Some things are not normal
I’d love to take credit for this idea but it belongs to a friend of mine who lives alone and feels uneasy when a service or repairman pays a visit to her condo. It’s not that she’s immediately fearful for her own safety but is uncomfortable with other people knowing she’s usually there by herself.
So, she conceived the idea of a ‘Man in a Box’ specifically for women living alone. Simply go to an area thrift store and pick up a man’s suit, shoes, work boots and, ideally, a checkered lumberjack flannel shirt, and place them around the apartment. Stop by the dollar store for an extra toothbrush, razor, and baseball cap. Toss randomly. An empty two-four beer case on the back balcony is a nice touch and, if you’re really not into subtleties, a football and helmet.
Sounds extreme, right? For a lot of women who live alone, it’s a necessary extra step.
As we’ve been hearing in the news over the past week in light of the actions of a certain Hollywood executive, flexing one’s power is often in reverse proportion to the level of merit of the person holding the power. It doesn’t make it right but somehow in life, dodging power abuses become our de facto operating mode and we learn to navigate around them.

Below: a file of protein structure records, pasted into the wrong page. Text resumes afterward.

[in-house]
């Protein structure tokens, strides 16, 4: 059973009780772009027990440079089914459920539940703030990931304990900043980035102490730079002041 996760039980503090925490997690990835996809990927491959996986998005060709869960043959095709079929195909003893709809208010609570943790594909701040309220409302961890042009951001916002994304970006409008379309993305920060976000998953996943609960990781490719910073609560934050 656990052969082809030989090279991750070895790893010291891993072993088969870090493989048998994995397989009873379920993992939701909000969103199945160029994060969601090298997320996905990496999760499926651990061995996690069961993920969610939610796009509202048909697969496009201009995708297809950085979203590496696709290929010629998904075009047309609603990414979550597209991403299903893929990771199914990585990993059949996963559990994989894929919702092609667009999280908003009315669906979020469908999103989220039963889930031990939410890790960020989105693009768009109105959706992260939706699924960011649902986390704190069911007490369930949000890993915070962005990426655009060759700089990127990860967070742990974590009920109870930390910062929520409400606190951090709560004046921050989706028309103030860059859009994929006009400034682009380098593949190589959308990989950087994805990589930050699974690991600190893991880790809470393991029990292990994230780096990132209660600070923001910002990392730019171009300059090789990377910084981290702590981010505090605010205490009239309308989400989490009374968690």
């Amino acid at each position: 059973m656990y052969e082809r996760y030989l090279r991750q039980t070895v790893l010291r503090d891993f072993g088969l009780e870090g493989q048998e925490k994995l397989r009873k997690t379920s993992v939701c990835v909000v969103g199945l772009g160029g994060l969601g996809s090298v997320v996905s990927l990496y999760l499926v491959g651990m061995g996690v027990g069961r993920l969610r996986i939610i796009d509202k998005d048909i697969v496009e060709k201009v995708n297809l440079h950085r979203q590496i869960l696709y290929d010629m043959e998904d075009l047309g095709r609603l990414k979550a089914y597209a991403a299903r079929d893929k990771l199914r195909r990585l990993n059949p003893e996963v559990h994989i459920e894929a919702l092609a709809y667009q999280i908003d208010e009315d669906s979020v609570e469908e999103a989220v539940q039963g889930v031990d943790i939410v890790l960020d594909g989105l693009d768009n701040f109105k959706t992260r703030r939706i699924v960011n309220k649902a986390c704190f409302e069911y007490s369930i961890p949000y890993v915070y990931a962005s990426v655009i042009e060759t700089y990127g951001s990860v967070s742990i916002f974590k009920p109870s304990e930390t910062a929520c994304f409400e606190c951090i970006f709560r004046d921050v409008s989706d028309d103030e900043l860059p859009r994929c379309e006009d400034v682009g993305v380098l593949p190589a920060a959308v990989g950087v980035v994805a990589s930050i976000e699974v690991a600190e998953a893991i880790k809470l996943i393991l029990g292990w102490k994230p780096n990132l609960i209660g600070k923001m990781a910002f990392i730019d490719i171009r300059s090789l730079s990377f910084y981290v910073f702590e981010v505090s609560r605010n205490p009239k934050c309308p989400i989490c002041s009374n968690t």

I once pointed to a random guy at a bus stop, saying he was my husband, to thwart off the drunken dude who was following me making sexually explicit remarks after my late night work shift ended. Thankfully, my new ‘husband’ played along.
Not long after that, I had a co-worker whose parents lived across the street from the apartment where I lived alone. Actually, I shared it with Willard, a cat missing a few teeth who drooled when he was happy.
One evening, the co-worker showed up on my doorstep smelling of alcohol and slurring his words, and walked in before I could properly react. I don’t know what kicked my brain into gear but I thankfully had the presence of mind to say, “Shhhhhh! My boyfriend is sleeping,” as I quickly closed the door to my dark (and empty) bedroom. His shoulders slumped and he quickly made an excuse to leave and though I was shaking afterwards, I was also immensely proud of my instincts that got me out of a potentially dangerous situation.
It’s only now, on reflection, that I realize how sad and, quite frankly, twisted it is that we have to cultivate these instincts in order to protect ourselves against the myriad imbalances of power we encounter on a day-to-day basis. And while this phenomenon is not restricted to women being on the receiving end, it’s statistically the case 96 per cent of the time.
What makes it so disturbing is how quickly we normalize it and easily turn experiences where we fear for our corporal safety into amusing anecdotes, like it’s just another thing we fully expect to deal with on a day-to-day basis. Girls grow up learning how to dodge unwanted comments, jokes, grabs, and insinuations from classmates, strangers, or even relatives that burst our innocent and naïve assumption of safety.
The recent social media movement which saw the explosive trending of the #MeToo hashtag for every survivor of sexual harassment has, at last count, been used over 21 million times.
What would be infinitely more surprising would be if a woman were to actually use the hashtag #NotMe.